Leaving the military? Make sure you meet MEC or it could cost you

10/2/2014

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Transitioning from military active duty to civilian status may have you wondering what will happen to your health care. Transitioning military families have options.

Keep in mind that before you leave active duty status, you need to be proactive about ensuring you and your family have health care that meets minimum essential coverage (MEC) as required by the Affordable Care Act. If you don’t, you may have to pay a fee for each month you’re not covered.

The first program available to transitioning military and their families is the Transitional Assistance Management Program (TAMP). This program offers 180 days of premium-free transitional health care benefits and begins the day after you separate from active duty. TAMP eligibility is determined by the services and reflected in the Defense Enrollment Eligibility Reporting System (DEERS). For more information, visit here.

After TAMP eligibility ends, or if you’re not eligible for TAMP, you may be eligible for the Continued Health Care Benefit Program (CHCBP). This is another transitional health care option for transitioning military and their families. This program allows beneficiaries to continue health coverage by providing 18 to 36 months of temporary premium-based coverage. For more information about CHCBP, check it out here.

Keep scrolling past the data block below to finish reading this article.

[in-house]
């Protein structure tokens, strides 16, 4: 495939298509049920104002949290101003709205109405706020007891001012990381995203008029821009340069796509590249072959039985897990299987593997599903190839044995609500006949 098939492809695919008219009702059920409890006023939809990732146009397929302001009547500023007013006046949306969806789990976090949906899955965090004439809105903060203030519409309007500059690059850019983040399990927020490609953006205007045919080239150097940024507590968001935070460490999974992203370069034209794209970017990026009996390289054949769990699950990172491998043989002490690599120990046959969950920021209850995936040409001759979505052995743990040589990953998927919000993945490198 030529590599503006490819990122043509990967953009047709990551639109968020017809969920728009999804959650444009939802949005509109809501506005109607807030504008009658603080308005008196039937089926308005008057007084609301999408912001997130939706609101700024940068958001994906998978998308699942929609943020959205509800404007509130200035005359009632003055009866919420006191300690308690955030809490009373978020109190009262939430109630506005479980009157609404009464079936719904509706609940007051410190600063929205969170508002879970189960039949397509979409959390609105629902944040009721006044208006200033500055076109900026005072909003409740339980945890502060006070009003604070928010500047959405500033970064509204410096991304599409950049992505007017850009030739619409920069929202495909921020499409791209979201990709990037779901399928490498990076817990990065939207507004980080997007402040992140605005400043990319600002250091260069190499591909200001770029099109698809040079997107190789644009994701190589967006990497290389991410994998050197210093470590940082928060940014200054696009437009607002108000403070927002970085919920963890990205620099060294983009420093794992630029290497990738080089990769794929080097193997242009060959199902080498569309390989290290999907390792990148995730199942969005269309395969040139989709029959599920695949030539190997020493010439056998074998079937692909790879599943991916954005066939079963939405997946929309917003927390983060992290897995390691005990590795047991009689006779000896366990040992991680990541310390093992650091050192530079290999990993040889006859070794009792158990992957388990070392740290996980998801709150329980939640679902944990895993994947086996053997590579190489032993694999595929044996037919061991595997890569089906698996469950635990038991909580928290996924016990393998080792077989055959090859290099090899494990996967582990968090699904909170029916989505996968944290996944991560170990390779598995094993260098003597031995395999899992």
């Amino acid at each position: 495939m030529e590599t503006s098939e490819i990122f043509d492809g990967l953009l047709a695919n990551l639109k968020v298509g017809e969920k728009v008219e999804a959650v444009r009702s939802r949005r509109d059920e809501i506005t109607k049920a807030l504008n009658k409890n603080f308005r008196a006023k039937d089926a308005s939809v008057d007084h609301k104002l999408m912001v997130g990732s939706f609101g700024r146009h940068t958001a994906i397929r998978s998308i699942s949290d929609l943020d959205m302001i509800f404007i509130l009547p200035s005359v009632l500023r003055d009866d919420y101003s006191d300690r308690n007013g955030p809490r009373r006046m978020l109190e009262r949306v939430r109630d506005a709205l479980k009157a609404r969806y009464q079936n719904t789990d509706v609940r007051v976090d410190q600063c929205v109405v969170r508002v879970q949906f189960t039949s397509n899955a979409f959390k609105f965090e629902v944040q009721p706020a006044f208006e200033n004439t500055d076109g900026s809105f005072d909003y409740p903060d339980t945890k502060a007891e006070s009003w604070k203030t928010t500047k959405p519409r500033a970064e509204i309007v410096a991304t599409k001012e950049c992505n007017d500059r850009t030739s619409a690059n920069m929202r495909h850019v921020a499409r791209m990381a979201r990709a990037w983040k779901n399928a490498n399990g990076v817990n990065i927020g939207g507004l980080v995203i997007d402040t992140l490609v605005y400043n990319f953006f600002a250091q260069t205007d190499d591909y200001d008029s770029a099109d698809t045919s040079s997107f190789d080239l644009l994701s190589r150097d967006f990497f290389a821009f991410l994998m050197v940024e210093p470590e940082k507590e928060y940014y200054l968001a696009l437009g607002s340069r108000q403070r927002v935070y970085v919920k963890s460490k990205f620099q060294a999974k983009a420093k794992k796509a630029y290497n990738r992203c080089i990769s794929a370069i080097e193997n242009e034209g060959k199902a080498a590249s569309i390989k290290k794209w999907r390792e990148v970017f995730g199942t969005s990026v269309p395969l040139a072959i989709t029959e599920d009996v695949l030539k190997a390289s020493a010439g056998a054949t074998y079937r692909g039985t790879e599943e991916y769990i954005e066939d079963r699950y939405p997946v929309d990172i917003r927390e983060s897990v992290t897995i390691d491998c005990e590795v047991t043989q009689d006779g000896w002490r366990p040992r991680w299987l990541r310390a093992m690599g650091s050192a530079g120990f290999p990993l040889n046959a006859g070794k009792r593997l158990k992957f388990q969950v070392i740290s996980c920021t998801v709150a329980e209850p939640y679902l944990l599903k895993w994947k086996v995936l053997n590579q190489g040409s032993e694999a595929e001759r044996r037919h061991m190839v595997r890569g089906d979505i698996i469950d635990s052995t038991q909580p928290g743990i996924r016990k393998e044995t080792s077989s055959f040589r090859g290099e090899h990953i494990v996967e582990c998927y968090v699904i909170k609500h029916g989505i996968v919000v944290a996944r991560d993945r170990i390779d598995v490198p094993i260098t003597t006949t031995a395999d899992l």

Whether you’re using TRICARE Prime, TRICARE Select or the US Family Health Plan, leaving active duty requires planning, so don’t forget to plan ahead for your health care. Remember, if you don’t have minimum essential coverage, you may have to pay a fee for each month that you aren’t covered after leaving active duty. For more information about TRICARE plans that meet MEC, visit here.

One more reminder. Your SGLI life insurance ends 120 days after your last day of service. As with your health coverage, you’ll want to find affordable life insurance protection to replace it.

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